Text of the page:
As product life-cycles
decrease and speed-to-
increase, the ability to
train workers quickly
and efficiently becomes
paramount to a compa-
nys ability to compete
in the marketplace.
Traditional e-learning development
typically requires 10 to 15 weeks and
the significant financial investment that
accompanies custom programming needs.
8/4/2019 Adobe Nielsen Rapid Elearning
e-learning material in PowerPoint, com-
plete with voice-overs, videos, and anima-tions. Leveraging their existing familiarity
with PowerPoint, SMEs can create person-alized, narrated, on-demand presentations,or they can take advantage of imbeddedtemplates and wizards within the e-learningtoolset to guide them through the process.Recall. For training problems thatrequire recall of information, rapid e-learning tools offer additional capabili-ties. Beyond providing self-paced materi-als, trainers can conduct live virtualclassrooms and meet instantly with col-
leagues or learners to share real-timeinformation from presentations, applica-tions, and multimedia content. Rapid e-learning tools also provide assessmenttools, such as quizzes and simple tests,that can be used in both self-paced andclassroom formats to ensure learnersabsorb the information.Application and Mastery. For moreadvanced learning activities for whichthe objective is successful application ofinformation and mastery of concepts,training professionals debate the efficacyof rapid e-learning. The challenge hasbeen twofold.1. Content developer. By design, the pri-
mary content creation for rapid e-learning is performed by SMEs. Ingeneral, SME-generated content con-centrates on the informational level oflearning, not on the application ormastery level.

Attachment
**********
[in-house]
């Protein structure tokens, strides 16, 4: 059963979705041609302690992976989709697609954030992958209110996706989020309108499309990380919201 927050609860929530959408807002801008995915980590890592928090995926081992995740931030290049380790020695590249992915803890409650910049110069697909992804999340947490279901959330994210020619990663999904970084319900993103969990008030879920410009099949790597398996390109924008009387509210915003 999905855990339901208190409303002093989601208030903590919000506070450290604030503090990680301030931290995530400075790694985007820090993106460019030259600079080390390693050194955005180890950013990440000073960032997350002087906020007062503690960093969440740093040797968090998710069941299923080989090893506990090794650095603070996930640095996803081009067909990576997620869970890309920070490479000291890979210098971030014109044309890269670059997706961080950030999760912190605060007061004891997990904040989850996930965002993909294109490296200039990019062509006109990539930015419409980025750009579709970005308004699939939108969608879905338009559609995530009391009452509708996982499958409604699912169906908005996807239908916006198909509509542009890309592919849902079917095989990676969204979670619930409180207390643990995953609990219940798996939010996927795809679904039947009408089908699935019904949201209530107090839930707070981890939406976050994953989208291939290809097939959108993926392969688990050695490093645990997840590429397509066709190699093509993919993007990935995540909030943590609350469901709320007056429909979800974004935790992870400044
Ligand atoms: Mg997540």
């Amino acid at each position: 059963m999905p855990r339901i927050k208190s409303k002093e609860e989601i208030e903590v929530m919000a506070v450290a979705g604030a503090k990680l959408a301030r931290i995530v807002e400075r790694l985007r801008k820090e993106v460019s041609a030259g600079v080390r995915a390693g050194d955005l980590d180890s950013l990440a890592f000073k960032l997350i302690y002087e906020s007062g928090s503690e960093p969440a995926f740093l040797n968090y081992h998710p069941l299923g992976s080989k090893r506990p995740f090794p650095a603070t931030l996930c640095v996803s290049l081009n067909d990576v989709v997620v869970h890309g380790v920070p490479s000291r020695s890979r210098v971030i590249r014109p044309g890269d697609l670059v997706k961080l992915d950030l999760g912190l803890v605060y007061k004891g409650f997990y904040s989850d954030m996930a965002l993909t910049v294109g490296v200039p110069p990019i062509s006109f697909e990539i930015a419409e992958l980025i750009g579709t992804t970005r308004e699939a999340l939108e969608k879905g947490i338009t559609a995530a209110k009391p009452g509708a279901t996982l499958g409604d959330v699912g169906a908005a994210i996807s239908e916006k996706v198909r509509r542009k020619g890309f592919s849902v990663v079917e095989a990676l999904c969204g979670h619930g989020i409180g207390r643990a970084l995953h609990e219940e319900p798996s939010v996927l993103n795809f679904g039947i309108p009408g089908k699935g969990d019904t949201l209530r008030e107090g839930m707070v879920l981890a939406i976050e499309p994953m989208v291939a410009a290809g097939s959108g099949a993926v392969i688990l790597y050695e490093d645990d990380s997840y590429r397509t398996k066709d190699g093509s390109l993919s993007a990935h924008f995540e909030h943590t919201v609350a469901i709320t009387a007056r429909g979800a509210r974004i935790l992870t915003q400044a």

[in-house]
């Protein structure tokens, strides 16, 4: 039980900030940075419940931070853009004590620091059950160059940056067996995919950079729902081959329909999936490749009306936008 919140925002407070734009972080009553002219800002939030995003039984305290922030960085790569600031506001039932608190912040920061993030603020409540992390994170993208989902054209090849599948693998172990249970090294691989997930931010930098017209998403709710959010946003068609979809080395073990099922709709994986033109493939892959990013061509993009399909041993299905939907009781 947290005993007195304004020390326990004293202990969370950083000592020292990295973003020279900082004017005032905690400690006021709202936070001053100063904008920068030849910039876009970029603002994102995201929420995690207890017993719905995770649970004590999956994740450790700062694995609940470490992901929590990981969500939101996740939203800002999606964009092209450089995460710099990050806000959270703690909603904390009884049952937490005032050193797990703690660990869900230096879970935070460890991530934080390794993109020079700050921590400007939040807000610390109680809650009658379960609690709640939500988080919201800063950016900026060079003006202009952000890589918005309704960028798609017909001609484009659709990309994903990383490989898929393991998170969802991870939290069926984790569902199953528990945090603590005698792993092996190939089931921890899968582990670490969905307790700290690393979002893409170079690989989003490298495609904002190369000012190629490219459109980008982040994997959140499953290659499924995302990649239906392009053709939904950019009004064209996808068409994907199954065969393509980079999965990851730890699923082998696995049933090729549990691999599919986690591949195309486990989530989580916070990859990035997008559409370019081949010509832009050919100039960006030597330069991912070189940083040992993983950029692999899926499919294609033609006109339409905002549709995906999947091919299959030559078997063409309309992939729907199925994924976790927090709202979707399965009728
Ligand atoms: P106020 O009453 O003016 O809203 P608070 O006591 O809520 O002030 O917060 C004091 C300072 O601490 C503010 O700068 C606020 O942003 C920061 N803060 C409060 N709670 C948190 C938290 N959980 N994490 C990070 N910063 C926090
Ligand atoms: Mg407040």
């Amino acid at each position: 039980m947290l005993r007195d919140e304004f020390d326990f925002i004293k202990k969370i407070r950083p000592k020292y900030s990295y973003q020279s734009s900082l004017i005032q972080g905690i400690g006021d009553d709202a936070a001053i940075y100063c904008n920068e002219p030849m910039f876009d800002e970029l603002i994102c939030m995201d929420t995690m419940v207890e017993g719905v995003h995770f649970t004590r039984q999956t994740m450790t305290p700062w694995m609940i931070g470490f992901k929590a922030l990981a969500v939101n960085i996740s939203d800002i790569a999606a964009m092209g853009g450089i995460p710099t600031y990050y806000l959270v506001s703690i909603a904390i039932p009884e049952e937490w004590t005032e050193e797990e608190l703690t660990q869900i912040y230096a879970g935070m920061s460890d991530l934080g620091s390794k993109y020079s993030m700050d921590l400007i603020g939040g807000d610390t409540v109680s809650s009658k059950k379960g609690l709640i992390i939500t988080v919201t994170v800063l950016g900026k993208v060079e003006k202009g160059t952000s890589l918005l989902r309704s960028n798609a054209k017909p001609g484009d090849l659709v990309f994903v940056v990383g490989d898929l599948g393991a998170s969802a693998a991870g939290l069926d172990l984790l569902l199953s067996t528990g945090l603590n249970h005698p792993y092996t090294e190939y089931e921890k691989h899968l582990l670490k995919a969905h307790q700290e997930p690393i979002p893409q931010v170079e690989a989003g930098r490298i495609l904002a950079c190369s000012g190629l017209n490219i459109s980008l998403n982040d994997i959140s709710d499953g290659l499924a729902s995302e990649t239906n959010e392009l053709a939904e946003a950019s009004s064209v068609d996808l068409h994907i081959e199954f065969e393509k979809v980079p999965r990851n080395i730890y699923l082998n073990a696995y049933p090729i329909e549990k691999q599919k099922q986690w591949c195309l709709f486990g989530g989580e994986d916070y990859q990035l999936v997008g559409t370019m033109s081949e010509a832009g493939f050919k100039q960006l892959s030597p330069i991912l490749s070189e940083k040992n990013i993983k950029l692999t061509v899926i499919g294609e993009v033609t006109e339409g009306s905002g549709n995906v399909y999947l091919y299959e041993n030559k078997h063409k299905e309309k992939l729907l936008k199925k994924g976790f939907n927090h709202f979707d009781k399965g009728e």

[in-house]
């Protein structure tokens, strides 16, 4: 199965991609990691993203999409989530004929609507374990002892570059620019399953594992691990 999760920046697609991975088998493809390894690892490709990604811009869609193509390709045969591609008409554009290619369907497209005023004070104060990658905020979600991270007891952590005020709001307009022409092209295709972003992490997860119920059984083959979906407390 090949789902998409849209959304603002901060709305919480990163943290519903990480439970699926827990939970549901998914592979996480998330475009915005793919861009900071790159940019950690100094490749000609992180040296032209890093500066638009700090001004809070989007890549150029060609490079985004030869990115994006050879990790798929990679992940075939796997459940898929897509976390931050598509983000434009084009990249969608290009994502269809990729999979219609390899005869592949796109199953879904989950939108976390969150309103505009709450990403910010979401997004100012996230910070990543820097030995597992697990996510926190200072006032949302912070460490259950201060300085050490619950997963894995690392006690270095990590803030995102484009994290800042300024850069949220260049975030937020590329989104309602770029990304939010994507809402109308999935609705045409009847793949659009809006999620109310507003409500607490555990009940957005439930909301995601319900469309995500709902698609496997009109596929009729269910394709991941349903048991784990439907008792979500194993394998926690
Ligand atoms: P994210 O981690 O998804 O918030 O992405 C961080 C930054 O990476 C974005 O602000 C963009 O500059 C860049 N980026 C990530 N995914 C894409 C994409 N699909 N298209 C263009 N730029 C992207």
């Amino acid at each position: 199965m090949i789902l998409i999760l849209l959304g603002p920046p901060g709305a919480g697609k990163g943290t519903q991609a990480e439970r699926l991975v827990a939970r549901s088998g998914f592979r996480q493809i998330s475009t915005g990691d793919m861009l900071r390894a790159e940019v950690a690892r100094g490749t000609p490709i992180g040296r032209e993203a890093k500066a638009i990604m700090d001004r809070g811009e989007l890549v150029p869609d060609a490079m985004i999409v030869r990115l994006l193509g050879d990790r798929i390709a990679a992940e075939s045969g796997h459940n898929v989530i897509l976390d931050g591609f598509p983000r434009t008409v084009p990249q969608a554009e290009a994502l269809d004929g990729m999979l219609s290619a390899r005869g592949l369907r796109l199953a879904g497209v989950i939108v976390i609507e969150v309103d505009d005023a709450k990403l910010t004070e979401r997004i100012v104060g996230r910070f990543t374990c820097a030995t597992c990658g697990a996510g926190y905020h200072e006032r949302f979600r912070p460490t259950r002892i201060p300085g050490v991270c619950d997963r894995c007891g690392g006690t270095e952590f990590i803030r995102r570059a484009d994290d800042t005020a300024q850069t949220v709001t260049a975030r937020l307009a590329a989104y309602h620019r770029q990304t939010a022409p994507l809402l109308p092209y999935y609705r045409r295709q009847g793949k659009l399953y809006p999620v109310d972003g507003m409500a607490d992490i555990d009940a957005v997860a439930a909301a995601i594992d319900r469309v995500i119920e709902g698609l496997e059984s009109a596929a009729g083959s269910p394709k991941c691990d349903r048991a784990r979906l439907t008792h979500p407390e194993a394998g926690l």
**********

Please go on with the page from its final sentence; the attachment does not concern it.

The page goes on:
2. Tools. The rapid e-learning tools them-
selves have not been robust enough to
achieve turnkey development of high-er-level learning objectives.
As rapid e-learning technologies evolve,however, both of these aspects of the cat-egory are changing. Rapid e-learningtools now incorporate much moreadvanced capabilities to engage learnersand develop skills, and the best tools
retain the production simplicity that
originally coined them as rapid. Manyof these improvements surround simula-tion and demonstration that are the call-ing card of traditional e-learning courses.Simulation tools. The rapid e-learningspace is garnering more simulation capa-bility in several areas, such as softwaresimulation, soft skills learning, and busi-ness skills development. Using advancedalgorithms, todays tools can calculate
Figure 2: Blooms Taxonomy & Instructional StrategySource: Bersin & Associates
Category Example Instructional Strategies
Awareness There is a new pricing Read, listen
model being announced,
and here it is
Recall Learn to tell you customers Read, listen, discuss, and answer
about our new pricing model multiple-choice questions
Application Learn how to apply the Read, listen, discuss, case study
multifaceted pricing models or simulation-based practice
to you customers situations
Mastery Become a recognized pricing Application-level strategies, plus
expert in the regional sales office, practical experiences and testing
with authority to give discounts
Value traditional roles. Do not
expect rapid e-learning tools to
transform SMEs into instruc-